Post-partition India's field hockey team was the best in the world. The team won gold medal at the Olympic games in 1948, 1952, and 1956.
During those years, there was one player who carried the team to victory, a Sikh named Balbir Singh.
He struggled to even get a place on the team for the 1948 games in London, but scored the majority of the team's goals in the semi-finals and half of India's goals in a triumphant gold medal victory over the home team, Great Britain.
"We enjoyed it. In the country of our rulers, on the ground of our rulers we defeated them," Singh said, as he remembered the cheers in the packed stadium. "It was thrilling. I was feeling very happy."
India had recently achieved independence, but had been torn apart, leading to the formation of India and neighbouring Pakistan.
"When we won, the Indian national anthem was played, it sounded very sweet. When the national flag — the Indian national flag — was slightly going up [the mast]," recalled Singh. "I felt like I also was flying high in the sky. That was the feeling."
Singh went on to score many more goals and carry the country's team to victory in the 1952 and 1956 Olympic games.
But according to Vancouver author Patrick Blennerhassett, Singh's story is overshadowed in his home country by an earlier field hockey star, a Hindu player named Dhyan Chand.
That's one of the main reasons Blennerhassett wrote the book, to raise awareness of Singh's contribution to the sport and India's history.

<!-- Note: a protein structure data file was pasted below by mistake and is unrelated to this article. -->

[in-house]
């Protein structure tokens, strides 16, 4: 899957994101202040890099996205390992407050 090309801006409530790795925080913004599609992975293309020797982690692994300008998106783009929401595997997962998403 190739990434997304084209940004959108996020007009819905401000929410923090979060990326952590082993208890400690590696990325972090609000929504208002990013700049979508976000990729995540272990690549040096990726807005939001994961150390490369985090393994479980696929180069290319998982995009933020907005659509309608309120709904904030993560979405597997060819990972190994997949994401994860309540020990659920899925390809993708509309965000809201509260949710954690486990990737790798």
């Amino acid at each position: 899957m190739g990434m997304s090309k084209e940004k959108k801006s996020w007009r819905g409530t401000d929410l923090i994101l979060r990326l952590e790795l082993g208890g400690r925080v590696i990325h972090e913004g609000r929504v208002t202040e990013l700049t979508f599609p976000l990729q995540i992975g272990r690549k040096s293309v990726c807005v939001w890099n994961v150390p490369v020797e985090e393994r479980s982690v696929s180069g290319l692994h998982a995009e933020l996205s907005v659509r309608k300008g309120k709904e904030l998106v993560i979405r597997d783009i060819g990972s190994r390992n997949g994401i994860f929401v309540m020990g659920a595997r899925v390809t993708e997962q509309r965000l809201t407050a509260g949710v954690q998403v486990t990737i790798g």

"When you go to India and spend time with him — you spend time with him in his home town — you realize he's just an average guy and when he's in Canada he just walks around as just an average person," said Blennerhassett.
"I would pose the question, would you ever walk around with Wayne Gretzky as an average person? Would you ever walk around with any superstar athlete for their home country, you know [Diego] Maradona in Argentina, Pelé in Brazil?"
Singh moved to Canada in the 1980s and became a Canadian citizen. Now at 92 years old, he lives in Burnaby, but spends a few months in India each year.
Until recent years, he still got out onto the pitch to play the sport he loves.
"My life is a life-long association with hockey — field hockey. I love that game," he said.
"To do what he did, to go to London so shortly after partition, I think it's an often overlooked part of world history," said Blennerhassett.
"I think at the end of the day, hearing Balbir's story and hearing that he is essentially dedicating his life, not only to field hockey, but to his country, after a while I couldn't sleep at night and I couldn't think about anything else."
Blennerhassett's book, A Forgotten Legend, will be available next month.